Due to the geographical location of the Hajj and Umrah and the large number of people present, the pilgrimage presents some unique health risks to travellers. There are a number of mandatory health requirements that must be met by visitors to obtain an entry visa for the Hajj and Umrah pilgrimage.
What vaccine do you need for Hajj?
All pilgrim travellers are required to submit a valid Meningitis ACWY vaccination certificate in order to obtain a visa. Adults and children over the age of 2 years old are required to have the vaccine and provide evidence of immunisation no less than 10 days before arrival in Saudi Arabia. A conjugate vaccination (such as Nimenrix or Menveo ) should have been given within 8 years prior to travel, and a vaccination booklet with evidence of immunisation is required.
It is highly recommended that all pilgrims get vaccinated against seasonal influenza to prevent the spread of the flu. Both Hajj and Umrah pose an increased risk due to crowded conditions and close contact with individuals. Influenza vaccination is advised, particularly for those at increased risk of severe influenza diseases, including pregnant women, children under 5 years, the elderly, and individuals with underlying health conditions such as HIV/AIDS, asthma, and chronic heart or lung diseases.
All travellers should ensure they are up-to-date with their routine immunisations. Recently there has been a worldwide rise in cases of measles and rubella. Therefore, you should make sure you’re immune to these before you go.
Ensure you have received at least 2 vaccinations against measles (usually given as the MMR combination).
It is recommended that all pilgrim travellers to Saudi Arabia have the Hepatitis A vaccine. This is a risk of contracting Hepatitis A through contaminated food or water in Saudi Arabia, regardless of where you are eating or staying.
Hepatitis B is spread through contaminated blood and bodily fluids. Pilgrims who intend to have their head shaved as one of the rites of Hajj should consider taking the vaccination. Although licensed barbers performing head shaving are obliged to use a new blade for each pilgrim, unlicensed barbers may not adhere to this practice. The vaccinations require 3 injections to be given over a 3-week period and can be given from birth.
Rabies is spread through the bite of an infected animal, such as dogs, cats, monkeys and bats. Saudi Arabia is classified as a high-risk country for rabies. A series of 3 vaccinations can be given over a 3-week period and can be given from birth.
There are a few other vaccine requirements depending on where you’re coming from:
Yellow Fever vaccination and certificate will be required for all travellers who are entering Saudi Arabia from a country that has a risk of Yellow Fever or are transiting through a country for more than 12 hours that has a risk of Yellow Fever.
A valid yellow fever vaccination certificate is valid for life starting 10 days after vaccination and is necessary before arrival at the border.
Here’s a link to the list of countries/ areas at risk of yellow fever transmission, as per the WHO guidelines.
As there is no risk of Yellow Fever in Saudi Arabia, the vaccination is not recommended for those flying direct from a ‘no risk’ country.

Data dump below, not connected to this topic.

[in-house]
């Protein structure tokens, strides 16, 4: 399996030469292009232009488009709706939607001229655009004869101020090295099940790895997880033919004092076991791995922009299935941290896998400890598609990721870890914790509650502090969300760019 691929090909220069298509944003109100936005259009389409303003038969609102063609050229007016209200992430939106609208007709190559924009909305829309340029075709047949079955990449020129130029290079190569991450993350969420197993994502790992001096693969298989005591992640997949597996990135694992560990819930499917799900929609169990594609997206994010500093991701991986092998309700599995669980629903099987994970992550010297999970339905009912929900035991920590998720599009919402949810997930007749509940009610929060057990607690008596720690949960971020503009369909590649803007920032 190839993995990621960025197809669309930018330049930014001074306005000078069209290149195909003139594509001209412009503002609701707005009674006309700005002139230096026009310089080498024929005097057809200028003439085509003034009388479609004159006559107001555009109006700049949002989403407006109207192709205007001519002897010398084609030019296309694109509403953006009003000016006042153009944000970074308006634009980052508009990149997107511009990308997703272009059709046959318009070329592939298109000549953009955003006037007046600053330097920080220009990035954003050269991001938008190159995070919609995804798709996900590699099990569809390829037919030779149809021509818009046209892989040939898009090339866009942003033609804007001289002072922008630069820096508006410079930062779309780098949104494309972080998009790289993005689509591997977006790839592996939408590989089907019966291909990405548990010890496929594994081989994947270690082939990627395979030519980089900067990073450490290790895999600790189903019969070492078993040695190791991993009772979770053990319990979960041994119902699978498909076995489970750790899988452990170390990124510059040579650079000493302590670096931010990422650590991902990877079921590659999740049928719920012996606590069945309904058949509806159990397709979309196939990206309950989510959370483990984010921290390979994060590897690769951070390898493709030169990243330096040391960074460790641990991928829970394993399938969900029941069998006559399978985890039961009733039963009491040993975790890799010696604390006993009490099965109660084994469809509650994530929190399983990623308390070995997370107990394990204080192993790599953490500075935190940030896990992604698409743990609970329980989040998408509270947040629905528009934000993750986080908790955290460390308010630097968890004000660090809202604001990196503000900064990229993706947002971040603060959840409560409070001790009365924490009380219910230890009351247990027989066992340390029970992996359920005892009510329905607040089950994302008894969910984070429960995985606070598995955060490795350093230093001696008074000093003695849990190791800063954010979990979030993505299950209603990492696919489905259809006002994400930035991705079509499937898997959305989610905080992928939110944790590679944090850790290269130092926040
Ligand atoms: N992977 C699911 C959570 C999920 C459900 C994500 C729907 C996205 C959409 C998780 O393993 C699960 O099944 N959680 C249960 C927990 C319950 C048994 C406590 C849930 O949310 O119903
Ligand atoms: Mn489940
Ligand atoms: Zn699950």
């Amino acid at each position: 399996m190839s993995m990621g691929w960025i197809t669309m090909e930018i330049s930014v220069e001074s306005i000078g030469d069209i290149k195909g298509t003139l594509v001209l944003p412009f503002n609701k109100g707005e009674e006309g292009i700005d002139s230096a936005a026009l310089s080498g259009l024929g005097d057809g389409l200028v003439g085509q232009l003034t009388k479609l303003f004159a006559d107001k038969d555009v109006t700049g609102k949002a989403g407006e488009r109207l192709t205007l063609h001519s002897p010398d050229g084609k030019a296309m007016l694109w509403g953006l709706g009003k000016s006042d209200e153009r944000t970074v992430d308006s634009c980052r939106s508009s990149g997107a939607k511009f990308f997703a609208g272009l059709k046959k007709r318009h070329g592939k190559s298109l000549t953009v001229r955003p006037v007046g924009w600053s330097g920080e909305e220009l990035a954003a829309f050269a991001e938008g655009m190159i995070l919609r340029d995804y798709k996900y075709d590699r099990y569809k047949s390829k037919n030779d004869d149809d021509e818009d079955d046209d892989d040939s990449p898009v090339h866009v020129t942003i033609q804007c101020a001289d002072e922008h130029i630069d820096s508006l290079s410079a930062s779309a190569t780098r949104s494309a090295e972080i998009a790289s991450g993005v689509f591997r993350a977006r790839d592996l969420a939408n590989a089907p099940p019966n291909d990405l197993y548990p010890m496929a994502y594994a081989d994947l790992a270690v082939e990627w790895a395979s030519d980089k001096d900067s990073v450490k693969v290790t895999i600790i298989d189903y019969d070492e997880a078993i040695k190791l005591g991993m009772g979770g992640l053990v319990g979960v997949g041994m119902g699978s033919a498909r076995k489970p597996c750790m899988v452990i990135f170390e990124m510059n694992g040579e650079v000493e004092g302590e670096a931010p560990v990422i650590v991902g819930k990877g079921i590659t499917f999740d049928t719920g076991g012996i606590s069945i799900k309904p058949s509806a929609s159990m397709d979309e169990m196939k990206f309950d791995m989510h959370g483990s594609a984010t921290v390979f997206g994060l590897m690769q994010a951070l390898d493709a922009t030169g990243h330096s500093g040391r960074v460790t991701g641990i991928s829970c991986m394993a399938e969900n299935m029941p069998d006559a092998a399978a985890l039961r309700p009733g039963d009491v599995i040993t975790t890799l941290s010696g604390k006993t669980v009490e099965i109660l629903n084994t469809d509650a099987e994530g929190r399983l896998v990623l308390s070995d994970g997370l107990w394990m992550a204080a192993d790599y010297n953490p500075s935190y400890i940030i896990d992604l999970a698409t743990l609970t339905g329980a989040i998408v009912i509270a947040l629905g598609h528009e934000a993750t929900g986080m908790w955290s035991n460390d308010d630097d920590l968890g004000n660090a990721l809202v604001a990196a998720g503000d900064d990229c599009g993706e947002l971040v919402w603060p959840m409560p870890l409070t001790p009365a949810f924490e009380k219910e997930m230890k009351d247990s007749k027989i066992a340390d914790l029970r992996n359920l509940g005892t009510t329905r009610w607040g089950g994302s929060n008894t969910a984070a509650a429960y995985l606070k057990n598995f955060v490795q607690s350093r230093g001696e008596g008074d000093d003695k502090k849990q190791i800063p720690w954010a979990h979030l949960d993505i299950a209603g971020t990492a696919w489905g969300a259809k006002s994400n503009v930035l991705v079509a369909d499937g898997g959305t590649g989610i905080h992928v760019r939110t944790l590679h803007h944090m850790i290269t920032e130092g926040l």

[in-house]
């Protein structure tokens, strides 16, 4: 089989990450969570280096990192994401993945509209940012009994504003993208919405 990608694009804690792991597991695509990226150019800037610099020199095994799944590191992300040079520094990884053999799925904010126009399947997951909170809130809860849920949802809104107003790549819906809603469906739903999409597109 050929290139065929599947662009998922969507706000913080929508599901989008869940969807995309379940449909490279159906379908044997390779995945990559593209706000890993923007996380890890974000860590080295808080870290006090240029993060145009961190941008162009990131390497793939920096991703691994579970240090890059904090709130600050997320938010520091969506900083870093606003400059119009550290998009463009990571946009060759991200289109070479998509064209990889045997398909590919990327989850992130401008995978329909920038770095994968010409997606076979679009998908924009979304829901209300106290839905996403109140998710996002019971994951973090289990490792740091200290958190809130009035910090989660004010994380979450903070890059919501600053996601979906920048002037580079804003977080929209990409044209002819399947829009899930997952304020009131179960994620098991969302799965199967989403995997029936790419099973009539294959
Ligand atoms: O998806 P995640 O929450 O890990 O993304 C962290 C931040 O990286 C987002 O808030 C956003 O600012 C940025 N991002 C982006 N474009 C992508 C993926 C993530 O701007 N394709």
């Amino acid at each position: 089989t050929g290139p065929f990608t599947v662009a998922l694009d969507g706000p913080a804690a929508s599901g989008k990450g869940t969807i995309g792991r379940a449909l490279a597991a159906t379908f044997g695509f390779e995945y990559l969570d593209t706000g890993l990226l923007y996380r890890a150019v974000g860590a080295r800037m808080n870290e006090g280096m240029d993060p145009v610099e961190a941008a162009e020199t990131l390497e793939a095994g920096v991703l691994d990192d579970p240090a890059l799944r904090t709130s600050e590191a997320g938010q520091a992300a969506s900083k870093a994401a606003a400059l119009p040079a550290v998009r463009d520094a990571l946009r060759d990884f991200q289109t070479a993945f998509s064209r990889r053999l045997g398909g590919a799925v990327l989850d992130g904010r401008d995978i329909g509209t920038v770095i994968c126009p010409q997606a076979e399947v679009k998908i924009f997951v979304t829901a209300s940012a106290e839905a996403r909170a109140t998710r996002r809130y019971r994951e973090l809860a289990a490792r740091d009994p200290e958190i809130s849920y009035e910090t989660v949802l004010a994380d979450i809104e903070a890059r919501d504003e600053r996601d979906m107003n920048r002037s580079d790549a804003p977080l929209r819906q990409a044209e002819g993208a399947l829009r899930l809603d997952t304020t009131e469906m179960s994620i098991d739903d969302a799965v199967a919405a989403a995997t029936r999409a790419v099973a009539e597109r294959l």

Travellers should ensure they have been vaccinated against polio, which is a routine travel immunisation combined with diphtheria and tetanus to provide protection for 10 years. However, if travelling from one of the countries listed below, the vaccination should have been given within 12 months prior to travel, and a certificate needs to be provided as proof of immunisation.
Other health risks include:
MERS CoV is spread by a virus that causes anything from a common cold to severe pneumonia and death. It is highly infectious and spreads easily, although how it spreads from person-to-person is not fully understood.
There is no specific vaccination against MERS CoV nor specialist treatment available. The best protection is preventative measures which include:
Throughout the country, there is a risk of illness spread by flies and mosquitoes. Diseases include Chikungunya, dengue fever, leishmaniasis and Rift Valley fever. There are no vaccinations to protect against such illnesses and therefore protection against insect bites is essential to prevent infection. There is a very low risk of malaria in the cities of Jeddah and Mecca and anti-malarial medication is not routinely recommended for the Hajj pilgrimage. However, there is a risk out of these cities in the surrounding south-west of the country, and if travel to these regions is anticipated, malaria prophylaxis will be required.
Travellers’ diarrhoea can occur in up to 60% of travellers. Eating and drinking contaminated food and water are the usual culprits. Although most cases are mild, taking sensible precautions with food and water can reduce the risk. Carrying medicines for self-treatment is useful such as a Gastro Kit (available online, RRP £42) which contains medicines including antibiotics.
Saudi Arabia has had some of the hottest temperatures on record this year. Exposure to such high temperatures increases sweating, and results in loss of fluid and electrolytes causing rapid dehydration. This can result in heat exhaustion or heatstroke which can be life threatening if not dealt with promptly.
Heat-related illness can be avoided by the following:
At the end of Hajj, Muslim men shave their heads, and non-sterile blades can transmit blood-borne infections, such as hepatitis B, hepatitis C, and HIV. Only licensed barbers at officially designated centres should be visited. A disposable single-use blade or your personal razor should be used.
For more advice about how we can support you on your pilgrimage, health advice and travel vaccines, get in touch.
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